The Dashboard shows the volume in the Instances & Volumes category.

  5. To delete one or multiple volumes:

    1. Activate the check boxes in front of the volumes that you want to delete.

    2. Click Delete Volumes and confirm your choice in the pop-up that appears.

      A message on the Web page shows if the action has been successful.

After having created one or multiple volumes, you can attach them to instances. A volume can only be attached to one instance at a time. View the Status of a volume in the Instances & Volumes category of the Dashboard: the volume is either available or already In-Use.

Procedure 1.11. Attaching Volumes to Instances

  1. Log in to SUSE Cloud Dashboard.

  2. If you are a member of multiple projects, select a Project from the drop-down list at the top of the tab.

  3. Click the Instances & Volumes category.

  4. Select the volume to add to an instance and click Edit Attachments.

  5. In the window that opens, select an instance to attach the volume to.

  6. Enter a Device Name under which the volume should be accessible on the virtual machine.

  7. Confirm your changes. The Dashboard shows the instance to which the volume has been attached and the volume's device name.

  8. Now you can log in to the instance, mount the disk, format it, and use it.

    If the instance is running the latest SUSE Linux Enterprise Server SP2 Kernel, it is not necessary to reboot the virtual machine to make the device appear. Otherwise load the acpiphp module manually:

    modprobe acpiphp
  9. To detach a volume from an instance:

    1. Select the volume and click Edit Attachments.

    2. In the window that opens, click Detach Volume and confirm your changes.

      A message on the Web page shows if the action has been successful.

Procedure 1.12. Creating Volume Snapshots

  1. Log in to SUSE Cloud Dashboard.

  2. If you are a member of multiple projects, select a Project from the drop-down list at the top of the tab.

  3. Click the Instances & Volumes category.

  4. Select the volume of which to create a snapshot.

  5. From the Actions drop-down list, select Create Snapshot.

  6. In the window that opens, enter a Snapshot Name and a Description.

  7. Confirm your changes. The Dashboard shows the new Volume Snapshot in the Images & Snapshots category.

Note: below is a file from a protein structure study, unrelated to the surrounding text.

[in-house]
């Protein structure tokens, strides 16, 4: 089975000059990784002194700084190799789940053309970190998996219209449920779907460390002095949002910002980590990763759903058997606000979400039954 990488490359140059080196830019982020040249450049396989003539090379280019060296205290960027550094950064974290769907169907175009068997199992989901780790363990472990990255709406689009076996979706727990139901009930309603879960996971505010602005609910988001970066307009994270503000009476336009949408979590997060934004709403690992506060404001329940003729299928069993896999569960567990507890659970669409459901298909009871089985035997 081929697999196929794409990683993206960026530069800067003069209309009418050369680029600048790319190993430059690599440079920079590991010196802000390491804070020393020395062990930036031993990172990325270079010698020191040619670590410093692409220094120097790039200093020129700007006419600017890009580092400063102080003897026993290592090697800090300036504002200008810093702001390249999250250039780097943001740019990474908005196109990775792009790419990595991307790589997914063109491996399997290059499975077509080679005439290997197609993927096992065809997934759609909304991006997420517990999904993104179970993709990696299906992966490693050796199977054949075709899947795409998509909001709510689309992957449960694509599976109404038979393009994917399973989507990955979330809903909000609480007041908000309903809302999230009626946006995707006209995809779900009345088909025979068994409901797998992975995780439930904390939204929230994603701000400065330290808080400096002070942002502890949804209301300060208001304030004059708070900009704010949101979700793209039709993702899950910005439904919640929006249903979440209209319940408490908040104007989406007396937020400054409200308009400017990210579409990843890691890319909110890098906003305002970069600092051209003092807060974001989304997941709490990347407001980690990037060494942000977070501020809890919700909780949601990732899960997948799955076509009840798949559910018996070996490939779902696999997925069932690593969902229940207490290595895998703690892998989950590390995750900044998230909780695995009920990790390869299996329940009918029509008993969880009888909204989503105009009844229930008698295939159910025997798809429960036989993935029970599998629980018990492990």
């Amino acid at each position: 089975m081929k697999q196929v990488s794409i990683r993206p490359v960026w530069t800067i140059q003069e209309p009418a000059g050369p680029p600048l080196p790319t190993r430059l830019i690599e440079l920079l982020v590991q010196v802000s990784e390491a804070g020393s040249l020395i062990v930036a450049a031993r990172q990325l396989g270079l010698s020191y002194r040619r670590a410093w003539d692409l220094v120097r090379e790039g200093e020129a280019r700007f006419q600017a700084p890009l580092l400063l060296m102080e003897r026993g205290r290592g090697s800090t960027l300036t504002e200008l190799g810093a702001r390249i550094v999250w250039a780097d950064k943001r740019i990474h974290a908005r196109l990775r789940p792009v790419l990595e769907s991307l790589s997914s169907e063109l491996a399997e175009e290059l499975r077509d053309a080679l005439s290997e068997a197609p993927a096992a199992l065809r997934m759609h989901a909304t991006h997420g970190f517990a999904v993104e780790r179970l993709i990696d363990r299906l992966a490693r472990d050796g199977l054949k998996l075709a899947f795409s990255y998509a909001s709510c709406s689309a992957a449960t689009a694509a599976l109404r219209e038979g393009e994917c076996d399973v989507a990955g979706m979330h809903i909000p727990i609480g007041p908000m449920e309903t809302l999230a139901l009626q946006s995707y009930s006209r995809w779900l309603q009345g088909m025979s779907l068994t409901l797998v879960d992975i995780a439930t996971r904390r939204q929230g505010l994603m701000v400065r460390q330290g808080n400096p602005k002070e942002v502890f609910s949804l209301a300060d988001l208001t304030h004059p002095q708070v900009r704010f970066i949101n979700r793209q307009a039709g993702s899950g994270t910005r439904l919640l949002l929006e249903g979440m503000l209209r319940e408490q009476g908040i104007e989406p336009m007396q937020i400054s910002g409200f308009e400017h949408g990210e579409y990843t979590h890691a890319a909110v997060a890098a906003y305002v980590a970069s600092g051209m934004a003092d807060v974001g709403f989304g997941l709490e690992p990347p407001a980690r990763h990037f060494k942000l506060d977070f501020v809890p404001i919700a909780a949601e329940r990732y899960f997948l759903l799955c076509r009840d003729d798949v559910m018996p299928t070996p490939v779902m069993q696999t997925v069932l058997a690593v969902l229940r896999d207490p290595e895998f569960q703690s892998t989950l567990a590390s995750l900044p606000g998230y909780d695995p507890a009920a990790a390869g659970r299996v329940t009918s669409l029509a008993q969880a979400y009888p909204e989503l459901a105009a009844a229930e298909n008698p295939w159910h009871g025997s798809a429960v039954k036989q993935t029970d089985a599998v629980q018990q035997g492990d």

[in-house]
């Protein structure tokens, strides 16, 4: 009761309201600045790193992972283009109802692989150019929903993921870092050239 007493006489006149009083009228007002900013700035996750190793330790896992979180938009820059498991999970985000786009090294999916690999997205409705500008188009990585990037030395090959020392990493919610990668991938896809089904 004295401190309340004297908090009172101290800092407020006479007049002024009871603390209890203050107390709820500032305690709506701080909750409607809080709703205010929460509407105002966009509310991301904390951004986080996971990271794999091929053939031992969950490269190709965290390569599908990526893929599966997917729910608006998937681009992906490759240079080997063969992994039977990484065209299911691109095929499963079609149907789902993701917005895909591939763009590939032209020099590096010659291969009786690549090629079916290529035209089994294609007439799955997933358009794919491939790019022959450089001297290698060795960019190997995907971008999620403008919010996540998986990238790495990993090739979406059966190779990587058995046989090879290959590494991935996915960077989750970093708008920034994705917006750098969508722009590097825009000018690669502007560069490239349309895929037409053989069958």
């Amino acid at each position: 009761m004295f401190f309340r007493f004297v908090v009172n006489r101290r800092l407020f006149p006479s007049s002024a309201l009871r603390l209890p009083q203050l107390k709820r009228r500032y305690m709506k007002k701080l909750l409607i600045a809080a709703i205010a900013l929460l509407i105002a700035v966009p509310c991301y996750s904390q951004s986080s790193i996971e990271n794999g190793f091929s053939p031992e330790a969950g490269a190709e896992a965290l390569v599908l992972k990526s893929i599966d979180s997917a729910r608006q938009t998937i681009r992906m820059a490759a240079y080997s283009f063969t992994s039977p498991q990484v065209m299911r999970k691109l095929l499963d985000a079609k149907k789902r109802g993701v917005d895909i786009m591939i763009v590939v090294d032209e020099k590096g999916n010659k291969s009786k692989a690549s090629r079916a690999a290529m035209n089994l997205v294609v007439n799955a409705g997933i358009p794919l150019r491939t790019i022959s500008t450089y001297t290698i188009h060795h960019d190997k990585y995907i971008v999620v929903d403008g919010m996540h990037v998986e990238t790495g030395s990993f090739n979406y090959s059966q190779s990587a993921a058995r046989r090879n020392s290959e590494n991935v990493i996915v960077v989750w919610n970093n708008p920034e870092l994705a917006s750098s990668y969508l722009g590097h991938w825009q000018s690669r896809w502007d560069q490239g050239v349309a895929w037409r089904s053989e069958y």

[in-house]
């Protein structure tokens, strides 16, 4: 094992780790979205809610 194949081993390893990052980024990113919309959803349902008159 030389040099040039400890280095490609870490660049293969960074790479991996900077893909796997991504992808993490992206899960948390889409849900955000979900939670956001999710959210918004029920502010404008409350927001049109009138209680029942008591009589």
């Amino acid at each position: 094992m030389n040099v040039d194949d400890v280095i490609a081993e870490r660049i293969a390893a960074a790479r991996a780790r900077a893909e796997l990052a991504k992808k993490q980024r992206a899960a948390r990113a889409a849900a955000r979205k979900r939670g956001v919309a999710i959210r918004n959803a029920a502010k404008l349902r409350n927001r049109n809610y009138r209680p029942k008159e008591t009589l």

Chapter 2. Using OpenStack Command Line Interfaces

The OpenStack project provides a variety of command line tools with which you can manage the services within your cloud and automate tasks by using scripts. Each of the core OpenStack components has its own command line tool.

2.1. OpenStack Commands—Overview

The following command line tools are available for the respective services' APIs:

keystone

For managing users and projects. Provided by the python-keystoneclient package.

nova

For managing instances and flavors. Provided by the python-novaclient package.

glance

For managing images. Provided by the python-glanceclient package.

swift

For managing the object store. Provided by the python-swiftclient package.

All of them have tab completion.

Help and detailed information about the individual commands and their arguments are available with

COMMAND help

For help on subcommands, use

COMMAND help SUBCOMMAND 

For example: glance help or glance help image-create

2.2. OpenStack RC File

To set the necessary environment variables for the OpenStack command line tools, you need to download and source an environment file, openrc.sh. It is project-specific and contains the credentials used by OpenStack Compute, Image, and Identity services. You can download it from the SUSE Cloud Dashboard (either as user admin or as any other user).

Procedure 2.1. Downloading the OpenStack RC File

  1. Log in to the SUSE Cloud Dashboard.

  2. In the top-level row of the main screen, click Settings+OpenStack Credentials.